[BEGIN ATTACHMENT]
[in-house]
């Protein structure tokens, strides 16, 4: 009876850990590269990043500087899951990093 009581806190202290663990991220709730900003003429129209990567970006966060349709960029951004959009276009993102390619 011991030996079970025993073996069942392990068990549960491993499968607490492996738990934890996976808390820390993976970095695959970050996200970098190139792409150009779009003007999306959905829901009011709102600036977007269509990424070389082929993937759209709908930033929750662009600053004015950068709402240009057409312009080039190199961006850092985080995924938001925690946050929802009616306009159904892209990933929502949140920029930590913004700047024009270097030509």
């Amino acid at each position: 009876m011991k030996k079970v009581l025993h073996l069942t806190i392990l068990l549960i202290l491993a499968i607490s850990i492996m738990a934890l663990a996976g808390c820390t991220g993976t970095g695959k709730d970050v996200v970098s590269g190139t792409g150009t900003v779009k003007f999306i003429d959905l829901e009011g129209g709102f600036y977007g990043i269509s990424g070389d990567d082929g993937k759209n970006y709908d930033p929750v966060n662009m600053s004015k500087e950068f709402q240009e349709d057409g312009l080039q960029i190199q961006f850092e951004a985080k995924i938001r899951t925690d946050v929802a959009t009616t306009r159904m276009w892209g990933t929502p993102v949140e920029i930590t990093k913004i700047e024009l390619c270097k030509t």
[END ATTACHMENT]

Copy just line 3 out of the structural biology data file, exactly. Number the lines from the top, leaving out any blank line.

């Amino acid at each position: 009876m011991k030996k079970v009581l025993h073996l069942t806190i392990l068990l549960i202290l491993a499968i607490s850990i492996m738990a934890l663990a996976g808390c820390t991220g993976t970095g695959k709730d970050v996200v970098s590269g190139t792409g150009t900003v779009k003007f999306i003429d959905l829901e009011g129209g709102f600036y977007g990043i269509s990424g070389d990567d082929g993937k759209n970006y709908d930033p929750v966060n662009m600053s004015k500087e950068f709402q240009e349709d057409g312009l080039q960029i190199q961006f850092e951004a985080k995924i938001r899951t925690d946050v929802a959009t009616t306009r159904m276009w892209g990933t929502p993102v949140e920029i930590t990093k913004i700047e024009l390619c270097k030509t």